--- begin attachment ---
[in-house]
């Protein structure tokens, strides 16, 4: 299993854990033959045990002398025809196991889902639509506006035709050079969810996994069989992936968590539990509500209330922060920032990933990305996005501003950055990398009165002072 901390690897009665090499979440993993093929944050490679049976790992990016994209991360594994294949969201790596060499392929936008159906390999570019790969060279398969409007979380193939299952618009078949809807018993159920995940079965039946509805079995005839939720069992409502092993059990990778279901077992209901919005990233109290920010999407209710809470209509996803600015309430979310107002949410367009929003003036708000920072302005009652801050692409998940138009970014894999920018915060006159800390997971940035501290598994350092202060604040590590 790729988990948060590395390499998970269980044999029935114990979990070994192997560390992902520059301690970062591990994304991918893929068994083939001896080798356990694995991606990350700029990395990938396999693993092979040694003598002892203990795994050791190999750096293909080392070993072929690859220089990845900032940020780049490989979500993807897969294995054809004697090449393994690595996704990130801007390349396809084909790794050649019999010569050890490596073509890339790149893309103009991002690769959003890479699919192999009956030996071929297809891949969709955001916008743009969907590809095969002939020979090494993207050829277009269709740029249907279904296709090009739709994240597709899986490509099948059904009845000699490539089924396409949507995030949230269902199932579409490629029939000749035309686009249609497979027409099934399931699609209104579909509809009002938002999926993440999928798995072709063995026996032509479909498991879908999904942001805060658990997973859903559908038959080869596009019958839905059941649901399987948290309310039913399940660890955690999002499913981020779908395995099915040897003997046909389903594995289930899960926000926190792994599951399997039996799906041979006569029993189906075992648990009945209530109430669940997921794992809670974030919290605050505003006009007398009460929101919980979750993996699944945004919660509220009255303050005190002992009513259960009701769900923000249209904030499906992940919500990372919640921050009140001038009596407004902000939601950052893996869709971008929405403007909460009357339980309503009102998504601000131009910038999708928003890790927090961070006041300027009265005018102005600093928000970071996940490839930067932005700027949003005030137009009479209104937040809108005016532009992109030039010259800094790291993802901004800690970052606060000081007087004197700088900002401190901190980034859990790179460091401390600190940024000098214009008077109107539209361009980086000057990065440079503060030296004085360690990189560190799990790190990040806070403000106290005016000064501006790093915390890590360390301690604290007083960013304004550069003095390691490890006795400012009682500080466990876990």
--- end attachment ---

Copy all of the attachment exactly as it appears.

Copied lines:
[in-house]
């Protein structure tokens, strides 16, 4: 299993854990033959045990002398025809196991889902639509506006035709050079969810996994069989992936968590539990509500209330922060920032990933990305996005501003950055990398009165002072 901390690897009665090499979440993993093929944050490679049976790992990016994209991360594994294949969201790596060499392929936008159906390999570019790969060279398969409007979380193939299952618009078949809807018993159920995940079965039946509805079995005839939720069992409502092993059990990778279901077992209901919005990233109290920010999407209710809470209509996803600015309430979310107002949410367009929003003036708000920072302005009652801050692409998940138009970014894999920018915060006159800390997971940035501290598994350092202060604040590590 790729988990948060590395390499998970269980044999029935114990979990070994192997560390992902520059301690970062591990994304991918893929068994083939001896080798356990694995991606990350700029990395990938396999693993092979040694003598002892203990795994050791190999750096293909080392070993072929690859220089990845900032940020780049490989979500993807897969294995054809004697090449393994690595996704990130801007390349396809084909790794050649019999010569050890490596073509890339790149893309103009991002690769959003890479699919192999009956030996071929297809891949969709955001916008743009969907590809095969002939020979090494993207050829277009269709740029249907279904296709090009739709994240597709899986490509099948059904009845000699490539089924396409949507995030949230269902199932579409490629029939000749035309686009249609497979027409099934399931699609209104579909509809009002938002999926993440999928798995072709063995026996032509479909498991879908999904942001805060658990997973859903559908038959080869596009019958839905059941649901399987948290309310039913399940660890955690999002499913981020779908395995099915040897003997046909389903594995289930899960926000926190792994599951399997039996799906041979006569029993189906075992648990009945209530109430669940997921794992809670974030919290605050505003006009007398009460929101919980979750993996699944945004919660509220009255303050005190002992009513259960009701769900923000249209904030499906992940919500990372919640921050009140001038009596407004902000939601950052893996869709971008929405403007909460009357339980309503009102998504601000131009910038999708928003890790927090961070006041300027009265005018102005600093928000970071996940490839930067932005700027949003005030137009009479209104937040809108005016532009992109030039010259800094790291993802901004800690970052606060000081007087004197700088900002401190901190980034859990790179460091401390600190940024000098214009008077109107539209361009980086000057990065440079503060030296004085360690990189560190799990790190990040806070403000106290005016000064501006790093915390890590360390301690604290007083960013304004550069003095390691490890006795400012009682500080466990876990």